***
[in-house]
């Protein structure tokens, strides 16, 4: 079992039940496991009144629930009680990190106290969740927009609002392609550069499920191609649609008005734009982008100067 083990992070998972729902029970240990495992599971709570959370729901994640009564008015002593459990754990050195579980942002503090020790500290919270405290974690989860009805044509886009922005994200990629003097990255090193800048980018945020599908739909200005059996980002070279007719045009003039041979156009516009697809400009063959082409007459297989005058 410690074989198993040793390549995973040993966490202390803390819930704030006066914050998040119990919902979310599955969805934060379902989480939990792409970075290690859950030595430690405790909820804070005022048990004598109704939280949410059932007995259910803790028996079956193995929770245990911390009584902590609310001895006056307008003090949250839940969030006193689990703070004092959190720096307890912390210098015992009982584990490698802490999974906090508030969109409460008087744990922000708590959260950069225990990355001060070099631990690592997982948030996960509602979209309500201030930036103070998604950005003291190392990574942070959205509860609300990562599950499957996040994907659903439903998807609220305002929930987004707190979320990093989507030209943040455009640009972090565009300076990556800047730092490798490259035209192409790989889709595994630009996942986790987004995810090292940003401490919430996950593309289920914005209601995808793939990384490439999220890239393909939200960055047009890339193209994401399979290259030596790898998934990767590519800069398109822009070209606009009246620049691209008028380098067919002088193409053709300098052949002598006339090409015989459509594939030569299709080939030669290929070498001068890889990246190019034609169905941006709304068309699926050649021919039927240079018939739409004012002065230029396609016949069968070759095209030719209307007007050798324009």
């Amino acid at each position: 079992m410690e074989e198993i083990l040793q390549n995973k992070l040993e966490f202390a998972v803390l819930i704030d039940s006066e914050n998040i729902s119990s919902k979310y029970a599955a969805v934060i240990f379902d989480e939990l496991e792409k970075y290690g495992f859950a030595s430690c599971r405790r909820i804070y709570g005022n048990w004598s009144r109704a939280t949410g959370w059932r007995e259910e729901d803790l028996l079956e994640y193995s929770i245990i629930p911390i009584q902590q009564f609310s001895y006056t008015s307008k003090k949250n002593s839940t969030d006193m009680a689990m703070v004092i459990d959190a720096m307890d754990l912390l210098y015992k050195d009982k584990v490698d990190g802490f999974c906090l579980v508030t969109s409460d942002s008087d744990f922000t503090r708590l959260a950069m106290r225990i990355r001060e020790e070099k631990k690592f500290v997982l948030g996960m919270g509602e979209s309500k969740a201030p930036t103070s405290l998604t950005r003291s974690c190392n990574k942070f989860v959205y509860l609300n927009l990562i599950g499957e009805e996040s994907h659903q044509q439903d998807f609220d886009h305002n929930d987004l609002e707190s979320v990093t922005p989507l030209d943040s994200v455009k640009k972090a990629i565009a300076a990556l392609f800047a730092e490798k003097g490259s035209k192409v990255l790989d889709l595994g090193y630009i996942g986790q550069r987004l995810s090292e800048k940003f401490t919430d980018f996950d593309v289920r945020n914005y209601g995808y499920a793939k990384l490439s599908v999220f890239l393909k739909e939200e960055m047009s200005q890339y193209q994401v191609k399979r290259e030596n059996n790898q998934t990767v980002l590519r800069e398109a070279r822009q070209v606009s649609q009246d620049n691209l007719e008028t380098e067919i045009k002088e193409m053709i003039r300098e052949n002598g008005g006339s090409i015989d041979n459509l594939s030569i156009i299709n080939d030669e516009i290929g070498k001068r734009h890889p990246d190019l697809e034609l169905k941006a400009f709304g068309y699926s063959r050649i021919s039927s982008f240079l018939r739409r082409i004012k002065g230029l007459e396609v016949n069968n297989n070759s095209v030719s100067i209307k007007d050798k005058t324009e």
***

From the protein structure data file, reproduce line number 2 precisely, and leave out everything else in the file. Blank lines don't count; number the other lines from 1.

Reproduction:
């Protein structure tokens, strides 16, 4: 079992039940496991009144629930009680990190106290969740927009609002392609550069499920191609649609008005734009982008100067 083990992070998972729902029970240990495992599971709570959370729901994640009564008015002593459990754990050195579980942002503090020790500290919270405290974690989860009805044509886009922005994200990629003097990255090193800048980018945020599908739909200005059996980002070279007719045009003039041979156009516009697809400009063959082409007459297989005058 410690074989198993040793390549995973040993966490202390803390819930704030006066914050998040119990919902979310599955969805934060379902989480939990792409970075290690859950030595430690405790909820804070005022048990004598109704939280949410059932007995259910803790028996079956193995929770245990911390009584902590609310001895006056307008003090949250839940969030006193689990703070004092959190720096307890912390210098015992009982584990490698802490999974906090508030969109409460008087744990922000708590959260950069225990990355001060070099631990690592997982948030996960509602979209309500201030930036103070998604950005003291190392990574942070959205509860609300990562599950499957996040994907659903439903998807609220305002929930987004707190979320990093989507030209943040455009640009972090565009300076990556800047730092490798490259035209192409790989889709595994630009996942986790987004995810090292940003401490919430996950593309289920914005209601995808793939990384490439999220890239393909939200960055047009890339193209994401399979290259030596790898998934990767590519800069398109822009070209606009009246620049691209008028380098067919002088193409053709300098052949002598006339090409015989459509594939030569299709080939030669290929070498001068890889990246190019034609169905941006709304068309699926050649021919039927240079018939739409004012002065230029396609016949069968070759095209030719209307007007050798324009």